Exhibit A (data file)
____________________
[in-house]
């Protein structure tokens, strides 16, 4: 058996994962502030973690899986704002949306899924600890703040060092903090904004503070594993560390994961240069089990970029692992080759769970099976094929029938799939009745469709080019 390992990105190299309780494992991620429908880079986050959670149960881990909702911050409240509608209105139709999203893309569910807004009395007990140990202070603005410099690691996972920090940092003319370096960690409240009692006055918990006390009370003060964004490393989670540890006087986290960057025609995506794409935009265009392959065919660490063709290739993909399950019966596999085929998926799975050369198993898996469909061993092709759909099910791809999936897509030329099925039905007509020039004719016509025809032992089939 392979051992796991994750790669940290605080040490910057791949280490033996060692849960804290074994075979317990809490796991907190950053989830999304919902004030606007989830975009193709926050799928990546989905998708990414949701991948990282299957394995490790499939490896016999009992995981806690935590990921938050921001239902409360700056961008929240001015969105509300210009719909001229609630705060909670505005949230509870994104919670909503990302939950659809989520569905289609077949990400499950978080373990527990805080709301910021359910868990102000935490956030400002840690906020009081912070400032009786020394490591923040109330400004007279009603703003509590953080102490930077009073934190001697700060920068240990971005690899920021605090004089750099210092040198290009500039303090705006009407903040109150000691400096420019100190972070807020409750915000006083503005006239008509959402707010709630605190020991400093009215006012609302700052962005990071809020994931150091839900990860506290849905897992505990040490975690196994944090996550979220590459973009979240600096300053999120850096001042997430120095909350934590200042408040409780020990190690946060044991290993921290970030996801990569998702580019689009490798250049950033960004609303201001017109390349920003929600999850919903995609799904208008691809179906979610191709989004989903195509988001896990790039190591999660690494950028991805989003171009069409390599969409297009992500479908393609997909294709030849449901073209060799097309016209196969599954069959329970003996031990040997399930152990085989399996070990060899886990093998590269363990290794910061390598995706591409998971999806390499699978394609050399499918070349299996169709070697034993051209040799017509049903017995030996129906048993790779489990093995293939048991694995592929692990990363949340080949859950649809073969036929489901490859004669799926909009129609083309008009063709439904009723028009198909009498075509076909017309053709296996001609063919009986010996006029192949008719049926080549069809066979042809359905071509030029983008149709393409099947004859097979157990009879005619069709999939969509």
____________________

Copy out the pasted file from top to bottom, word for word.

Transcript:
[in-house]
């Protein structure tokens, strides 16, 4: 058996994962502030973690899986704002949306899924600890703040060092903090904004503070594993560390994961240069089990970029692992080759769970099976094929029938799939009745469709080019 390992990105190299309780494992991620429908880079986050959670149960881990909702911050409240509608209105139709999203893309569910807004009395007990140990202070603005410099690691996972920090940092003319370096960690409240009692006055918990006390009370003060964004490393989670540890006087986290960057025609995506794409935009265009392959065919660490063709290739993909399950019966596999085929998926799975050369198993898996469909061993092709759909099910791809999936897509030329099925039905007509020039004719016509025809032992089939 392979051992796991994750790669940290605080040490910057791949280490033996060692849960804290074994075979317990809490796991907190950053989830999304919902004030606007989830975009193709926050799928990546989905998708990414949701991948990282299957394995490790499939490896016999009992995981806690935590990921938050921001239902409360700056961008929240001015969105509300210009719909001229609630705060909670505005949230509870994104919670909503990302939950659809989520569905289609077949990400499950978080373990527990805080709301910021359910868990102000935490956030400002840690906020009081912070400032009786020394490591923040109330400004007279009603703003509590953080102490930077009073934190001697700060920068240990971005690899920021605090004089750099210092040198290009500039303090705006009407903040109150000691400096420019100190972070807020409750915000006083503005006239008509959402707010709630605190020991400093009215006012609302700052962005990071809020994931150091839900990860506290849905897992505990040490975690196994944090996550979220590459973009979240600096300053999120850096001042997430120095909350934590200042408040409780020990190690946060044991290993921290970030996801990569998702580019689009490798250049950033960004609303201001017109390349920003929600999850919903995609799904208008691809179906979610191709989004989903195509988001896990790039190591999660690494950028991805989003171009069409390599969409297009992500479908393609997909294709030849449901073209060799097309016209196969599954069959329970003996031990040997399930152990085989399996070990060899886990093998590269363990290794910061390598995706591409998971999806390499699978394609050399499918070349299996169709070697034993051209040799017509049903017995030996129906048993790779489990093995293939048991694995592929692990990363949340080949859950649809073969036929489901490859004669799926909009129609083309008009063709439904009723028009198909009498075509076909017309053709296996001609063919009986010996006029192949008719049926080549069809066979042809359905071509030029983008149709393409099947004859097979157990009879005619069709999939969509």